# A Mathematical conversions of quantities and units, scientific notation

## A.1 Quantities, Units, and Dimensions

International System of Units (SI units) are used so basic and derived quantities are standardized and defined in terms of grams, meters, and seconds. Common SI units include:

- Mass (M): kg
- Length (L): m
- Time (t): s
- Temperature (T): K

Basic quantities can be derived into more complex quantities, dimensions, and units. For example, Area (L^{2}): m^{2} and Volume (L^{3}): m^{3}.

## A.2 Scientific Notation

Scientific notation: a way of writing very large or small numbers; written in standard decimal notation with power of 10. It is used as follows:

where:

- \(N\) = number between 1 and 10
- \(n\) = exponent that is a positive or negative integer (whole number).

There are specific rules that accompany the use of scientific notation:

- Anything raised to the zero power is 1:

2.Power rule; to raise a power to a power you need to multiply the exponents:

- A negative exponent indicates the inverse of a value:

- When multiplying, add the exponents:

- When dividing, subtract the exponents:

Example:

Area of the Earth = 510,100,000 km^{2}. In scientific notation = 5.101 × 10^{8} km^{2} Scientific notation should be used to SIMPLIFY really big or really small numbers. How big or small? Rule of thumb: 0.01 > # > 10 000

## A.3 Prefixes of SI Units

## A.4 Precision and Accuracy

Accuracy: how close the measurement is to the true/real value.

Precision: a measure of how closely individual measurements are to one another. For example, constantly getting the same value is considered very precise.

## A.5 Significant Figures

Definition: all digits of a measured quantity, including the uncertain ones, are related to precision–the measurement is limited by the least precise measuring instrument. What do we mean by “uncertain”?

- You measure the weight of a dime to be 2.2405 ± 0.0001 g
- The notation (±) expresses the magnitude of uncertainty of your measurement
- Uncertainty is okay because there will always be some uncertainty in the last digit reported for any measured quantity. Precision of quantitative data is expressed through the use of significant figures, defined by the following rules:

- The leftmost non-zero digits is the most significant figure:

- 25.3 cm
- 5200.021 km
- 0.0669 m
- 561,000 kg
- 0.0052 g
- 0.0001162 m
^{2}

- When not followed by a decimal point, the rightmost non-zero digit is the least significant figure. However, if there is a decimal point, the rightmost figure is the least significant figure, even if it is a zero:

- 1508 kg
- 9500 g
- 0.000568 m
- 0.0030 cm

- All figures between the least and most significant figures are also counted as significant figures:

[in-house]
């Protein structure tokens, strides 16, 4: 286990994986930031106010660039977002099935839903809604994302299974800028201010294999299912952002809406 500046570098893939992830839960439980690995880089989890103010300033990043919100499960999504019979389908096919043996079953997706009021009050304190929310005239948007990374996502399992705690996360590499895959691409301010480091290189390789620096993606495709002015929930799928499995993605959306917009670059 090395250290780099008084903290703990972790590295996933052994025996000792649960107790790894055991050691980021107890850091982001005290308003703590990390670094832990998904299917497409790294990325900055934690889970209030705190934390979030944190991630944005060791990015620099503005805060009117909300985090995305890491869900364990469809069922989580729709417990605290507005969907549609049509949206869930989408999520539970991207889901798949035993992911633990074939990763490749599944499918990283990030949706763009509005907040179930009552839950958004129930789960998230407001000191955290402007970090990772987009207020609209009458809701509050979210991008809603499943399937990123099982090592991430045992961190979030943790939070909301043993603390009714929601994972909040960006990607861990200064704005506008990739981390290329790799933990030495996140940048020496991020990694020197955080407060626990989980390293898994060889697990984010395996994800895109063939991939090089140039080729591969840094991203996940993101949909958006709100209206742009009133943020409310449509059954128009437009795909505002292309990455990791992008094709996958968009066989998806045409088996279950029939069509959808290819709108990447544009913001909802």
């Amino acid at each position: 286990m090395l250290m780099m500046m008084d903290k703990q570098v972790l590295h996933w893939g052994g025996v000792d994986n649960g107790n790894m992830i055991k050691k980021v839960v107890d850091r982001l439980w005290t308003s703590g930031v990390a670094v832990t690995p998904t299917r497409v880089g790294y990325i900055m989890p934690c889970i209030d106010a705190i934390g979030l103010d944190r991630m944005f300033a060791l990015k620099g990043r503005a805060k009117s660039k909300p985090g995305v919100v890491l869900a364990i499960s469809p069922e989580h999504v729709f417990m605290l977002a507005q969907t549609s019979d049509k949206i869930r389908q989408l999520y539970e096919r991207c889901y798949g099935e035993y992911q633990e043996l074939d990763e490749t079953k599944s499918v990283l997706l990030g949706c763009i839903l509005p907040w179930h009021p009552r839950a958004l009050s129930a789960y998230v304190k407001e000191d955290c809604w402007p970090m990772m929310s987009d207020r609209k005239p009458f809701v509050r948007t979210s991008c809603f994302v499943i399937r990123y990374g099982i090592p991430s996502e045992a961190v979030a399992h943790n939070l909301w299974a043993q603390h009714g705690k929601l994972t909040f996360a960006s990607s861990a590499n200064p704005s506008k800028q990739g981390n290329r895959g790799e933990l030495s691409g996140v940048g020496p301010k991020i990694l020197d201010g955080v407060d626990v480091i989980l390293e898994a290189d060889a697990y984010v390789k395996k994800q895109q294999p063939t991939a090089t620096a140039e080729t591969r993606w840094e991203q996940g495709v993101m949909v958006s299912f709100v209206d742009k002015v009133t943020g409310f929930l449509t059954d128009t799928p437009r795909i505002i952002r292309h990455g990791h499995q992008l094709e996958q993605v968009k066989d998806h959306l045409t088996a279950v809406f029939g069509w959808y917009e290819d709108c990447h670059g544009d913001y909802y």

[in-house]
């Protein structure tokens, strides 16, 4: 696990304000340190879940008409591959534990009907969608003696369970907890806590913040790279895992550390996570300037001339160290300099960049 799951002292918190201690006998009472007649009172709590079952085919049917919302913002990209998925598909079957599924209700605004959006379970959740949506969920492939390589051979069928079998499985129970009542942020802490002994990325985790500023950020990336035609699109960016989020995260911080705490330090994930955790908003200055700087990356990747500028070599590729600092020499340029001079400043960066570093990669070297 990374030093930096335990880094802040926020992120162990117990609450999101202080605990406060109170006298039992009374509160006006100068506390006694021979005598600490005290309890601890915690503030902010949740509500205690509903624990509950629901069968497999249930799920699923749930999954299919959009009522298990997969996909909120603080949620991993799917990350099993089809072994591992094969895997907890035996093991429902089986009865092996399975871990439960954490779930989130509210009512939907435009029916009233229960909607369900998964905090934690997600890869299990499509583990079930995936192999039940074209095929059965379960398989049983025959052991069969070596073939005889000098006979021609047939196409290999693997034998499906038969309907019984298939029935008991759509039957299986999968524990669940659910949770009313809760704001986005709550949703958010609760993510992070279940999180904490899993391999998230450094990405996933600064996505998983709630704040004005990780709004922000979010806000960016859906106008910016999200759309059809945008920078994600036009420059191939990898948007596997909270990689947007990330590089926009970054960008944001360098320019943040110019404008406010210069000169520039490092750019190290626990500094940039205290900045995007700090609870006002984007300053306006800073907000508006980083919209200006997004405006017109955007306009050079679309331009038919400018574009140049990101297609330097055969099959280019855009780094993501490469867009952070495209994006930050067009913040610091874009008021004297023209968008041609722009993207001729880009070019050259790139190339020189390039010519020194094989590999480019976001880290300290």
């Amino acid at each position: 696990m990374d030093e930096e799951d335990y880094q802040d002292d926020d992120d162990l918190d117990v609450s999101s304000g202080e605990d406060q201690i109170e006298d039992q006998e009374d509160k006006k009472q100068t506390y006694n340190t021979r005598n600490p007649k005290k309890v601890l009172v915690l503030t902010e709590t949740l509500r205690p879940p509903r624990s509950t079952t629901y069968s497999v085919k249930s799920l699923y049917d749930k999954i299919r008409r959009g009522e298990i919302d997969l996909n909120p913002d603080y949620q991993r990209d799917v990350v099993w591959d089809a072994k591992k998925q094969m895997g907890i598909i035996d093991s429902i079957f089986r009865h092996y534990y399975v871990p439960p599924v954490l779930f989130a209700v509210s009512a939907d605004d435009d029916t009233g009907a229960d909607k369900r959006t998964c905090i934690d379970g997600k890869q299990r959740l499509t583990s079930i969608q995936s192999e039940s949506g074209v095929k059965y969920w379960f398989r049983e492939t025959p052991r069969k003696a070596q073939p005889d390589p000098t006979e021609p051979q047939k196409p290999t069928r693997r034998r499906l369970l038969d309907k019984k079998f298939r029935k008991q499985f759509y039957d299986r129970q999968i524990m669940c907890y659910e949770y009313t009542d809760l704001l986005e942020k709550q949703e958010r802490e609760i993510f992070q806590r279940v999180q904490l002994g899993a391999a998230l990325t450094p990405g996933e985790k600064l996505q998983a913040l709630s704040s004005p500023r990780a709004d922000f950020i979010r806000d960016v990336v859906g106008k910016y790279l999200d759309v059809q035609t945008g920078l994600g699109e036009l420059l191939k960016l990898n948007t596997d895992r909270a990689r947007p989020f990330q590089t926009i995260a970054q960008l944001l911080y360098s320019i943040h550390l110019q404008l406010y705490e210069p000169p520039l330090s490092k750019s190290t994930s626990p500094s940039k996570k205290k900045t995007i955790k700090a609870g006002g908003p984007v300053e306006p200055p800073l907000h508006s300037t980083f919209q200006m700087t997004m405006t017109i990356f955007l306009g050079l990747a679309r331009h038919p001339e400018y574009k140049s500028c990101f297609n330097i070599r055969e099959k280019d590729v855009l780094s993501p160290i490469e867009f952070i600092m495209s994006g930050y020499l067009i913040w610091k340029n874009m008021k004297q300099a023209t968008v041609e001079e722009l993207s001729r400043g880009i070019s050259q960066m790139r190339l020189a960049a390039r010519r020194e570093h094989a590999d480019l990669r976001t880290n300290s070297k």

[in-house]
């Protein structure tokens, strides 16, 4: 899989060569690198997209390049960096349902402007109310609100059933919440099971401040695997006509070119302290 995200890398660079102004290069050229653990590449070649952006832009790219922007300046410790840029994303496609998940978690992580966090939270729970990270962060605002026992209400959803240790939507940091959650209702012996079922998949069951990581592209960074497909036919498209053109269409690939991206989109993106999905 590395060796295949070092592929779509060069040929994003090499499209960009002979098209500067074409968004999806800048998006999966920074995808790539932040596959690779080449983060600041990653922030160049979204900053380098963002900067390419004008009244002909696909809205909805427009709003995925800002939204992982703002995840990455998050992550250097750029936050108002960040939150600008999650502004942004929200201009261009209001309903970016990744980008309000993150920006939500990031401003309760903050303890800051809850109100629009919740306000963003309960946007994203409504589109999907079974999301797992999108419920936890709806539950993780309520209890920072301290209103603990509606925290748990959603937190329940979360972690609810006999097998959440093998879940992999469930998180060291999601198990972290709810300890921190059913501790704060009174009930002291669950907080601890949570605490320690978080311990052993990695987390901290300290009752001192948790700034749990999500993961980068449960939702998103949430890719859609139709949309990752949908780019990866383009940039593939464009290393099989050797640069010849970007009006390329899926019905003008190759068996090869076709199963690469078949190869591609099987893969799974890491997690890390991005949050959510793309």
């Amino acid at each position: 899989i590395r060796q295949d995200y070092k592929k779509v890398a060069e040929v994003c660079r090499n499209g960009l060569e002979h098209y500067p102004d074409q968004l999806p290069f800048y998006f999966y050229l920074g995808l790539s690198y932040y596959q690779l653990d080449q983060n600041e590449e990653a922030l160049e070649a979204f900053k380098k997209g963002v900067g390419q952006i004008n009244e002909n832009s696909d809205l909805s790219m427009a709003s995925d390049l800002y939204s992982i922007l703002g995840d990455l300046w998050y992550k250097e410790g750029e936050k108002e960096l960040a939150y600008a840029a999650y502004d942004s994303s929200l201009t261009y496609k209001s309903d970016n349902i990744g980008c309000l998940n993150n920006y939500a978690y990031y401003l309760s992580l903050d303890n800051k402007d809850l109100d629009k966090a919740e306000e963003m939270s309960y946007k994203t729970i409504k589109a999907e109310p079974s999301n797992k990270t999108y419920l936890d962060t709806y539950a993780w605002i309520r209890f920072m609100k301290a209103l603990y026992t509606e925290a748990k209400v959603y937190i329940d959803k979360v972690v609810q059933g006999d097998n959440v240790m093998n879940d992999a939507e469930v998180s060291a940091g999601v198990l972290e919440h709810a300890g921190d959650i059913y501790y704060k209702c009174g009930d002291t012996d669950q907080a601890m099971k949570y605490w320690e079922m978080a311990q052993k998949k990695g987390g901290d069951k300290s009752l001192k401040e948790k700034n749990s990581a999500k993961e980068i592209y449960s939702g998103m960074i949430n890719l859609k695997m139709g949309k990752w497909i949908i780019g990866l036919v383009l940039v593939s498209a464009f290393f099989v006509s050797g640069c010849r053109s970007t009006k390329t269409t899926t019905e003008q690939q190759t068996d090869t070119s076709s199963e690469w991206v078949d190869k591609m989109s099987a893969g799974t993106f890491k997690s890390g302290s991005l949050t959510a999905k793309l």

- 6.5980 cm (5 significant digits)
- 521,000.00 m (8 significant digits)
- 0.00998 g (3 significant digits)
- 665,000 kg (3 significant digits)
- 1300 m
^{2}(2 significant digits)

- Figures before the power of 10 (scientific notation) are significant:

- 9.3 × 10
^{5}km^{2}(2 significant figures)

### A.5.1 Significant Figures for Zeros

Any non-zero figure is significant. 8339832

Zeros between non-zero figures are significant. 1005

Zeros to the left of the first non-zero figure are NOT significant. Their purpose is to indicate the placement of the decimal point. 0.02 (one significant figure)

For numbers that do not contain decimal points, the zeros after the last non-zero number may or may not be significant, we cannot know without more information. By using scientific notation, however, we can avoid this ambiguity (usually we assume the minimum number of significant figures). 3,240,000 most likely only has 3 significant figures.

If a number is greater than 1, then all zeros written to the right of the decimal point count as significant figures. If a number is less than 1, then only the zeros that are at the end of the number and the zeros between the non-zero figures are significant. 89939.0000 or 0.438000219

### A.5.2 Adding and Subtracting

The result has the same number of decimal places as the measurement with the fewest decimal places: 0.39 + 0.0039 = 0.39, not 0.3939

With whole numbers, consider the number of significant digits in the largest value: 3900 + 0.39 = 3900, since 3900 contains no decimals (so has the fewest). 400 − 1 = 400 (not 399, since 400 has one significant digit). With the whole number subtraction issue, be mindful of the number with the fewest number of significant digits. To make this clear, imagine a situation where you are measuring 400cm using a stick that could only measure in 1m denominations (it’s a bad measuring stick). You then have another measurement using something that could get down to cm and measure have a measurement of 1cm. If you then calculated 400 cm (using bad stick) – 1 cm (using better implement), can you really say you have 399cm? There is uncertainty based on the fact that the 400 cm was only good to one digit.

Multiplying and Dividing: The result contains the same number of significant figures as the measurement with the fewest significant figures. 41 × 2.13 = 87.33 = 87 (since 41 has two significant digits; 5963 ÷ 39 = 150 (rounded down from 152.8).

Exact/constant numbers (e.g. conversion values) are considered to have an infinity number of significant figures–meaning that constants do not factor into your significant digits.

### A.5.3 Carrying Over an Extra Digit

When completing multiple calculation steps, carry over one extra digit in your intermediate calculations but exclude it from the final answer.

The extra precaution will help you to avoid rounding errors.

### A.5.4 Rounding Off

Rule: look at the leftmost figure to be removed:

If the leftmost figure removed is less than 5, the preceding number is not changed. 7.248 rounded to two significant figures is 7.2.

If the leftmost figure removed is 5 or greater, the preceding number is increased by 1. 4.735 rounded to three significant figures is 4.74.